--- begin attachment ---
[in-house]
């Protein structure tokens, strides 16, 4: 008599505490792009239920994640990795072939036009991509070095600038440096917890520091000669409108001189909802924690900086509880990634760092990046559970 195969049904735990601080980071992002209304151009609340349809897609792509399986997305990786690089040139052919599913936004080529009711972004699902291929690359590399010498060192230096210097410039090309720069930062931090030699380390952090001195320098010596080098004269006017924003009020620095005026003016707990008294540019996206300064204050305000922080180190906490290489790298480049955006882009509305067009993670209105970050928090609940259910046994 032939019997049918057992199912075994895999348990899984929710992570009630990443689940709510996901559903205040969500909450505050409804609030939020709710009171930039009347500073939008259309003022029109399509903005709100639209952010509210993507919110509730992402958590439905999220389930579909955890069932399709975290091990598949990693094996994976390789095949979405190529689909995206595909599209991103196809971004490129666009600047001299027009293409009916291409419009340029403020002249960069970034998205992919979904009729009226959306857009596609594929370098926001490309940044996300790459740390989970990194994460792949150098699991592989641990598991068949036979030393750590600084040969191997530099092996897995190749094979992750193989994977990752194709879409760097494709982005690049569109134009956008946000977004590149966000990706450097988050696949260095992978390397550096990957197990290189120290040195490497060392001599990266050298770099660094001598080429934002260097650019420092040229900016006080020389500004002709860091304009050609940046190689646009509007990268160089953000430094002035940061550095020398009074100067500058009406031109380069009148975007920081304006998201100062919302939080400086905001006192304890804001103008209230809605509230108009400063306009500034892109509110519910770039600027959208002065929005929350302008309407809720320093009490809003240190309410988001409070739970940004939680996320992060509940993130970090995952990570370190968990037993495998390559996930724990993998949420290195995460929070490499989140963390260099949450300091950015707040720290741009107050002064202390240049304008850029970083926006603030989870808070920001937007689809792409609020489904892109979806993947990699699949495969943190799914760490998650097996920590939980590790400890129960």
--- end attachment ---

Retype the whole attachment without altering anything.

[in-house]
């Protein structure tokens, strides 16, 4: 008599505490792009239920994640990795072939036009991509070095600038440096917890520091000669409108001189909802924690900086509880990634760092990046559970 195969049904735990601080980071992002209304151009609340349809897609792509399986997305990786690089040139052919599913936004080529009711972004699902291929690359590399010498060192230096210097410039090309720069930062931090030699380390952090001195320098010596080098004269006017924003009020620095005026003016707990008294540019996206300064204050305000922080180190906490290489790298480049955006882009509305067009993670209105970050928090609940259910046994 032939019997049918057992199912075994895999348990899984929710992570009630990443689940709510996901559903205040969500909450505050409804609030939020709710009171930039009347500073939008259309003022029109399509903005709100639209952010509210993507919110509730992402958590439905999220389930579909955890069932399709975290091990598949990693094996994976390789095949979405190529689909995206595909599209991103196809971004490129666009600047001299027009293409009916291409419009340029403020002249960069970034998205992919979904009729009226959306857009596609594929370098926001490309940044996300790459740390989970990194994460792949150098699991592989641990598991068949036979030393750590600084040969191997530099092996897995190749094979992750193989994977990752194709879409760097494709982005690049569109134009956008946000977004590149966000990706450097988050696949260095992978390397550096990957197990290189120290040195490497060392001599990266050298770099660094001598080429934002260097650019420092040229900016006080020389500004002709860091304009050609940046190689646009509007990268160089953000430094002035940061550095020398009074100067500058009406031109380069009148975007920081304006998201100062919302939080400086905001006192304890804001103008209230809605509230108009400063306009500034892109509110519910770039600027959208002065929005929350302008309407809720320093009490809003240190309410988001409070739970940004939680996320992060509940993130970090995952990570370190968990037993495998390559996930724990993998949420290195995460929070490499989140963390260099949450300091950015707040720290741009107050002064202390240049304008850029970083926006603030989870808070920001937007689809792409609020489904892109979806993947990699699949495969943190799914760490998650097996920590939980590790400890129960």